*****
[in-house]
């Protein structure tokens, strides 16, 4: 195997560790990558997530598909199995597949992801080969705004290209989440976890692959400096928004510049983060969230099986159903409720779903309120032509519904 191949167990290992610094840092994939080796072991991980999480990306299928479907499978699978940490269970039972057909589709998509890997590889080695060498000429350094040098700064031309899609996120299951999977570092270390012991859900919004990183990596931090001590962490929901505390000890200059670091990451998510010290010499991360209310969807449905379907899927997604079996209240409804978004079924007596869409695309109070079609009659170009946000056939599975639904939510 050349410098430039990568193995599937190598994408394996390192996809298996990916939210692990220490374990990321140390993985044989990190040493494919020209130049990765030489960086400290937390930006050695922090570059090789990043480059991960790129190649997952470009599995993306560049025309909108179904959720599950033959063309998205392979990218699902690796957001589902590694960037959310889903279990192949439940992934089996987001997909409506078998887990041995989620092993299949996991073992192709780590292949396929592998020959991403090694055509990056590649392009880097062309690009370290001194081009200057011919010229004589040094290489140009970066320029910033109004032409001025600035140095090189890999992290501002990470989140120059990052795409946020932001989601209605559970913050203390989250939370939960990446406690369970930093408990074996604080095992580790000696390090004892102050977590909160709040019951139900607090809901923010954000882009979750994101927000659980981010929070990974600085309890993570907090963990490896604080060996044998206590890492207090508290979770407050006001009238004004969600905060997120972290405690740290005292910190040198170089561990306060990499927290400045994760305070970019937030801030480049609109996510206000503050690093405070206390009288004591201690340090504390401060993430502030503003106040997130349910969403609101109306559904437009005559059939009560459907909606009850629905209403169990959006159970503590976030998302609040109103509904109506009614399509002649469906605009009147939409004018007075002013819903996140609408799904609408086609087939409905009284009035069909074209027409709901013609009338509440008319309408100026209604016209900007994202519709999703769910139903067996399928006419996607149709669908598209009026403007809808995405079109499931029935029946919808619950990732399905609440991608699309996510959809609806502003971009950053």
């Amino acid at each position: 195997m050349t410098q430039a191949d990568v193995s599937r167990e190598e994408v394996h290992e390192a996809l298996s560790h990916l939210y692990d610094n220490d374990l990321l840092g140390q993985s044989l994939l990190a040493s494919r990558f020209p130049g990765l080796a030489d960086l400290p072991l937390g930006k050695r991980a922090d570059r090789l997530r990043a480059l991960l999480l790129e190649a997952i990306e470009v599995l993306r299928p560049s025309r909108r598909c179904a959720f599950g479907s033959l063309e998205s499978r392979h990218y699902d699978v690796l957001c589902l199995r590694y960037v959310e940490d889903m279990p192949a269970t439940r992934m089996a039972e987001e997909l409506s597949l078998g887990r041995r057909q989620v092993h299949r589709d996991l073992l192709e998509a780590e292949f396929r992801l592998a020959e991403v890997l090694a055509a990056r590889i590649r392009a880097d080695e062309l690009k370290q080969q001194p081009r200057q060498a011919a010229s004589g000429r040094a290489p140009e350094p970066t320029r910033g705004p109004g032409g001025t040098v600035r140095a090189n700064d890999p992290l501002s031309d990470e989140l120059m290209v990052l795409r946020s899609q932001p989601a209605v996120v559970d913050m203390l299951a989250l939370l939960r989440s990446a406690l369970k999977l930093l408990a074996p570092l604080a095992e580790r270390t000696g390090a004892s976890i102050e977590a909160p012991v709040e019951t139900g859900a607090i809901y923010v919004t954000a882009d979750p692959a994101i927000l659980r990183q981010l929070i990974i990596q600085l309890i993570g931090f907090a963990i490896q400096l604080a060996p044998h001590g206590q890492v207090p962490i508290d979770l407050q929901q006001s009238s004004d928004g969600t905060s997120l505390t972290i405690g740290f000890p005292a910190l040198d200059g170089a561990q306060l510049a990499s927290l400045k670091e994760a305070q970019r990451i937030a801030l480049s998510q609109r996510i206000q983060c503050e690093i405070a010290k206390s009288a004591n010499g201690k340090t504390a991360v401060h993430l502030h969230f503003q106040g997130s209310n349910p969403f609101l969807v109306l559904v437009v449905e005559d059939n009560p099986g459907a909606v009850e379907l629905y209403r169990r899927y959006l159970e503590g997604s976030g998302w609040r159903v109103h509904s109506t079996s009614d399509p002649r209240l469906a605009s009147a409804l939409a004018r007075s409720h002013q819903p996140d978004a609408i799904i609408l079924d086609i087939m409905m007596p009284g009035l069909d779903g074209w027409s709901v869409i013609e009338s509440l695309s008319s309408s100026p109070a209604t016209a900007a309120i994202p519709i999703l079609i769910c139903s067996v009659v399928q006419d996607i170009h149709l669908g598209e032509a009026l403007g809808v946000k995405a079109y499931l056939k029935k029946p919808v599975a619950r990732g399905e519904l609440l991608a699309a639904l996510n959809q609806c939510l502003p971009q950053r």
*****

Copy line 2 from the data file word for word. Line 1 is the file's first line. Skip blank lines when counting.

């Protein structure tokens, strides 16, 4: 195997560790990558997530598909199995597949992801080969705004290209989440976890692959400096928004510049983060969230099986159903409720779903309120032509519904 191949167990290992610094840092994939080796072991991980999480990306299928479907499978699978940490269970039972057909589709998509890997590889080695060498000429350094040098700064031309899609996120299951999977570092270390012991859900919004990183990596931090001590962490929901505390000890200059670091990451998510010290010499991360209310969807449905379907899927997604079996209240409804978004079924007596869409695309109070079609009659170009946000056939599975639904939510 050349410098430039990568193995599937190598994408394996390192996809298996990916939210692990220490374990990321140390993985044989990190040493494919020209130049990765030489960086400290937390930006050695922090570059090789990043480059991960790129190649997952470009599995993306560049025309909108179904959720599950033959063309998205392979990218699902690796957001589902590694960037959310889903279990192949439940992934089996987001997909409506078998887990041995989620092993299949996991073992192709780590292949396929592998020959991403090694055509990056590649392009880097062309690009370290001194081009200057011919010229004589040094290489140009970066320029910033109004032409001025600035140095090189890999992290501002990470989140120059990052795409946020932001989601209605559970913050203390989250939370939960990446406690369970930093408990074996604080095992580790000696390090004892102050977590909160709040019951139900607090809901923010954000882009979750994101927000659980981010929070990974600085309890993570907090963990490896604080060996044998206590890492207090508290979770407050006001009238004004969600905060997120972290405690740290005292910190040198170089561990306060990499927290400045994760305070970019937030801030480049609109996510206000503050690093405070206390009288004591201690340090504390401060993430502030503003106040997130349910969403609101109306559904437009005559059939009560459907909606009850629905209403169990959006159970503590976030998302609040109103509904109506009614399509002649469906605009009147939409004018007075002013819903996140609408799904609408086609087939409905009284009035069909074209027409709901013609009338509440008319309408100026209604016209900007994202519709999703769910139903067996399928006419996607149709669908598209009026403007809808995405079109499931029935029946919808619950990732399905609440991608699309996510959809609806502003971009950053």